BM: Well, what they used to make us do you put a heavy pack on your back and you had to run around the blooming park. The perimeter of the park.
DK: Yeah.
BM: Which wasn't funny. And then probably have to go back to the orderly room and polish the floors and all that. Well, I went, I saw some leave passes on this adjutant’s table while I was there. I thought, oh, you know he might not miss a few of those. So, I put some of these leave passes in my pocket and while I was there I got, he’d got the old stamp. You know, they used to stamp them. That's fine. And I got a mate of mine he could sign them for me.
DK: Yeah.
BM: His name was Squadron Leader Fred Bowls or whatever his name was [laughs] and it was all very nice but unfortunately one of these weekends I went home using this pass [there was nothing to do] we were a few weeks at Manchester. It was a bank holiday weekend. Well, that was the worst thing I could do because all military traffic, leisure traffic was stopped for the weekend. The civilians were all very much in need of all this traffic and I went home on this weekend and of course again the military police, ‘Where's your leave pass? What are you doing?’ Well, I’d got a nice little leave pass there which I showed them it. ‘There you are corporal.’ ‘Very good. Carry on.’ I said my grandmother wasn't very well so I had to go home and see her before she died.
DK: Oh dear.
BM: I had to. There were a lot of poorly grandmothers around in those days and it was a bad weekend to go. And as I’ say there were other weekends. The last weekend I got the opportunity was when I went and jumped through the wall in to the loving arms of the military police. Anyway, shortly after that we got posted and we went off to Canada.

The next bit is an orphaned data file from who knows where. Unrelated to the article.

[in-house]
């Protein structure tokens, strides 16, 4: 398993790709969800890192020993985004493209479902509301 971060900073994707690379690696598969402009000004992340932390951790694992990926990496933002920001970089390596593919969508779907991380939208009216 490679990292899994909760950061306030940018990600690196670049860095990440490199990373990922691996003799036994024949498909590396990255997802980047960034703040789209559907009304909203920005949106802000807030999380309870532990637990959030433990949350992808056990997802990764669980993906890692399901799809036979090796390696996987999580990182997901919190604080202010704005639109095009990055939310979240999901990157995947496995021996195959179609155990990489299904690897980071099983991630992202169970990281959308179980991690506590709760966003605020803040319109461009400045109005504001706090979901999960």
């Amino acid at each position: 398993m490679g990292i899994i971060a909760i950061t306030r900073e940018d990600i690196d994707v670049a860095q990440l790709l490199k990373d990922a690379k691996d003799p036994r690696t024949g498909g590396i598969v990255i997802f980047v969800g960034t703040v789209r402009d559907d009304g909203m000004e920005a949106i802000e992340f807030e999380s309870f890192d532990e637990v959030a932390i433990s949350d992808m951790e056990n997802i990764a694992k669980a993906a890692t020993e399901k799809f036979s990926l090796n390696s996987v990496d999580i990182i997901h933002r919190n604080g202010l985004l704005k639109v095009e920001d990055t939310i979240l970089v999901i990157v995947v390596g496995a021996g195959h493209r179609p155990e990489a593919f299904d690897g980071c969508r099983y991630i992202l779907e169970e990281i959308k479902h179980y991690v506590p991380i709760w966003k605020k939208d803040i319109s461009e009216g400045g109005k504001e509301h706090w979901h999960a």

DK: Do you remember much about the trip over to Canada? Were you on a, can you remember which ship you were on?
BM: Well, I don't remember. But I do, what I do remember it was, it was amazing really we had two battleships.
DK: Yeah.
BM: And we had four cruisers, and we had ten destroyers and that was going the other way. And it took us three weeks to get to St Johns, Newfoundland.
DK: Right.
BM: From Glasgow we went actually and we went right across Canada. Saskatchewan, Manitoba and all the rest of it. Lovely people the Canadians.
DK: What did, what did you think about Canada when you got there?
BM: Oh, it was fantastic. Absolutely fantastic because you see you must remember that this was 1941, the beginning of 1942 when we got [pause] and everything was rationed of course.
DK: Yeah.